17. psunlock

    psunlock

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    Aug 19, 2013
  18. davenn

    davenn Moderator

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    Sep 5, 2009
    if you mix 2 signals, 5MHZ and 3MHz, then you will have the 2 sums of those 2 frequencies ... that is 2 output signals
    5+3 = 8MHz and you will also have the sum of 5-3 = 2MHz

    there will also be harmonics present.
    In a radio receiver or transmitter we will decide which of the 2 output signals it is that we want and we will filter out the other one. We will also have a low pass filter that will filter out the harmonics that occur at intervals up the radio bands ( spectrum).

    The last thing we want is a "dirty" transmitter that is spewing out signal all over the spectrum as well as the one frequency we want to use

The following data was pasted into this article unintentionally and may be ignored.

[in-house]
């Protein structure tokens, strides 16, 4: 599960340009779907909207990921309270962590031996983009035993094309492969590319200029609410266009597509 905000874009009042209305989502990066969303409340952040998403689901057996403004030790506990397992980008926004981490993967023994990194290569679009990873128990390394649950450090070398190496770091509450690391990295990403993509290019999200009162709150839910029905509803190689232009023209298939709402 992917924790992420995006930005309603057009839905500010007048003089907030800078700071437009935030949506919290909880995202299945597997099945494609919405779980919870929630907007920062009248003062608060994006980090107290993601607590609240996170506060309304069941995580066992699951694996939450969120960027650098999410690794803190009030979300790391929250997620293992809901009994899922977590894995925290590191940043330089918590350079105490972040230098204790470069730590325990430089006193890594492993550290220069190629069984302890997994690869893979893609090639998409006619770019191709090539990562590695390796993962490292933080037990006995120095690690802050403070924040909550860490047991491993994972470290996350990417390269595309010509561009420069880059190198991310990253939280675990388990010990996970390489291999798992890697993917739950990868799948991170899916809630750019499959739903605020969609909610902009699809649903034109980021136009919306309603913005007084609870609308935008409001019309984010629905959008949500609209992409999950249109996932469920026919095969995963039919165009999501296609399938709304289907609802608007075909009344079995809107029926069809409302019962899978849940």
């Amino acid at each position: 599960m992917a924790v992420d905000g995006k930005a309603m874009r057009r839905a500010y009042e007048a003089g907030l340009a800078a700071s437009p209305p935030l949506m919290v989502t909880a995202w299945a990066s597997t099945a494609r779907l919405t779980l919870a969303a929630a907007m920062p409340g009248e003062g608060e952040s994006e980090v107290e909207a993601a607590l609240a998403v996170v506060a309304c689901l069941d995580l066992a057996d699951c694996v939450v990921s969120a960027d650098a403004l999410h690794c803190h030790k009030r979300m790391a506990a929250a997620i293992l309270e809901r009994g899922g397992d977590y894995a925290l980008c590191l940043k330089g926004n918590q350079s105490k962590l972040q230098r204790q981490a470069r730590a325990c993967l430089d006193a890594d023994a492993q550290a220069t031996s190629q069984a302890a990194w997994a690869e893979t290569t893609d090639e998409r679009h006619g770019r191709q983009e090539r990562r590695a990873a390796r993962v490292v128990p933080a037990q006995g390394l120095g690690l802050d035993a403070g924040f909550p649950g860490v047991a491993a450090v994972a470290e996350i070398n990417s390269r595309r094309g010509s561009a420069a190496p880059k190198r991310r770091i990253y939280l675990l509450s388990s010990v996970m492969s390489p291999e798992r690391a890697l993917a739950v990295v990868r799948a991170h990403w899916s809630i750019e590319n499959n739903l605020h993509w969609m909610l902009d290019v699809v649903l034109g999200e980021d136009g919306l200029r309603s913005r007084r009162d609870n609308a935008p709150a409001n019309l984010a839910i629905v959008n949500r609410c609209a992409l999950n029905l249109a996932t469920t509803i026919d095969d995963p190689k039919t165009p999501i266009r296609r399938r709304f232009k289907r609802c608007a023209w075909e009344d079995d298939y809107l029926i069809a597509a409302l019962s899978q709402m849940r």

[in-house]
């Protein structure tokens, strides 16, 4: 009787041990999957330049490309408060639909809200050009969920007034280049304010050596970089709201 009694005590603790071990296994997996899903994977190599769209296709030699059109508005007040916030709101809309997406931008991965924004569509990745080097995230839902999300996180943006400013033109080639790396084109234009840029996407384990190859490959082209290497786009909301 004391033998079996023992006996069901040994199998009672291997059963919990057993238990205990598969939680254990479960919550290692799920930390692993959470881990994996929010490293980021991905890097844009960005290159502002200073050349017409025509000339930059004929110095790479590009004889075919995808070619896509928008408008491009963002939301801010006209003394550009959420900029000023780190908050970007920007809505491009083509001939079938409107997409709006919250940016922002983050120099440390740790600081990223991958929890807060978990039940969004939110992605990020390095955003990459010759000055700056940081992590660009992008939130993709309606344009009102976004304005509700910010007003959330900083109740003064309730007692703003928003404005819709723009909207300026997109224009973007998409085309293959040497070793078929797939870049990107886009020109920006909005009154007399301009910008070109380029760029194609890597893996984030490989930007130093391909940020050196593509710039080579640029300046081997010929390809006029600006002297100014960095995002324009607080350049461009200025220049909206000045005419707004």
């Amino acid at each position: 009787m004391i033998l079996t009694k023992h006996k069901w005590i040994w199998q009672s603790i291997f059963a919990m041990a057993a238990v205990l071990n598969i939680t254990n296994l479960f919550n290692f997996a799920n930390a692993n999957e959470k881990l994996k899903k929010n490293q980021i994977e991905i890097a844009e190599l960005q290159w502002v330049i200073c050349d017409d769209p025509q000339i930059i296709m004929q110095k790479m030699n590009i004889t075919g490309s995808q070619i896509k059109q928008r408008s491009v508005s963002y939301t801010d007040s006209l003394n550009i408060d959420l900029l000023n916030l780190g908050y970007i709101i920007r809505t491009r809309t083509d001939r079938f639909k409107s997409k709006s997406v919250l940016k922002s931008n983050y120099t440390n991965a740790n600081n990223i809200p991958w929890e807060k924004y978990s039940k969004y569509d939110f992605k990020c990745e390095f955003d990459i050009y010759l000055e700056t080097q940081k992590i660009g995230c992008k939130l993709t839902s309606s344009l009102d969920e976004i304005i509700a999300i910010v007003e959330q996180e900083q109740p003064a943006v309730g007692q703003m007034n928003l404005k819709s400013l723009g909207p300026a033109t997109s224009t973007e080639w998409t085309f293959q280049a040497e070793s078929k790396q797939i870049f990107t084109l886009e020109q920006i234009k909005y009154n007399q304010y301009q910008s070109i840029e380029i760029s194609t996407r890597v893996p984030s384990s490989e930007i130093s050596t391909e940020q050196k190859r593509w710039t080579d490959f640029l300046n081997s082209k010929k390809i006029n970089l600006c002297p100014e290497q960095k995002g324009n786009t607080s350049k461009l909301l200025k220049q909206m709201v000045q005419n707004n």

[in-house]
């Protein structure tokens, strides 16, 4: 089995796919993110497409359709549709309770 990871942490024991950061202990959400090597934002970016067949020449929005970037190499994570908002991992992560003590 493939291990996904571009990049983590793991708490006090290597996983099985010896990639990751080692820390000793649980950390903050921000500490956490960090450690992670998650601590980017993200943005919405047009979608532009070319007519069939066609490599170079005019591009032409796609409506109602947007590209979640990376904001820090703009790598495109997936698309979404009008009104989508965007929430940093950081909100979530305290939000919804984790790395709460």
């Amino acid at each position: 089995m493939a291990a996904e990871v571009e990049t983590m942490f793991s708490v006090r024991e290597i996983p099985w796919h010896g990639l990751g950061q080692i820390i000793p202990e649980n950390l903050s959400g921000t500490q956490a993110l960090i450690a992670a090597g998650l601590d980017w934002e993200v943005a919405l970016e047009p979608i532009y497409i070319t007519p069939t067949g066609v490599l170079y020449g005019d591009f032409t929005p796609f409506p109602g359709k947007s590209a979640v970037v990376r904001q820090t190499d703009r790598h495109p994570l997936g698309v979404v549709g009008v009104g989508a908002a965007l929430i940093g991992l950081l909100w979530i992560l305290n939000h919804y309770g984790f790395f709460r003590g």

At 3 MHz, a tuned antenna is large ... even just a basic wire antenna. extremely difficult to make any sort of antenna that would have only localised coverage

    Dave
     
  19. psunlock

    psunlock

    18
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    Aug 19, 2013
    0.01Hz - 10MHz(UDB1210)
    Resolution 0.01Hz(10mHz)
    Frequency Stability +/-1x10-6
    Frequency accuracy +/-5x0-6
    Sine wave distortion <=0.8%(reference frequency is 1kHz)
    Trinagle linearity >=98%(0.01Hz-10kHz)
    Rise and fall time of square wave <=100ns
    Square Wave Duty range 1%-99%(digital control mode)
     
  20. davenn

    davenn Moderator

    13,812
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    Sep 5, 2009
    that's not a real problem these days Harald :) tho it would be unnecessary in most situations .... 10kHz and up is more common and more useable

    that's a nice little DDS synth :)
    DDS = Direct Digital Synthesis synthesiser

    my main signal generator in my shack goes from 10kHz to 8.4 GHz
    gets used for a lot of my microwave experiments and tuning up of gear

    Dave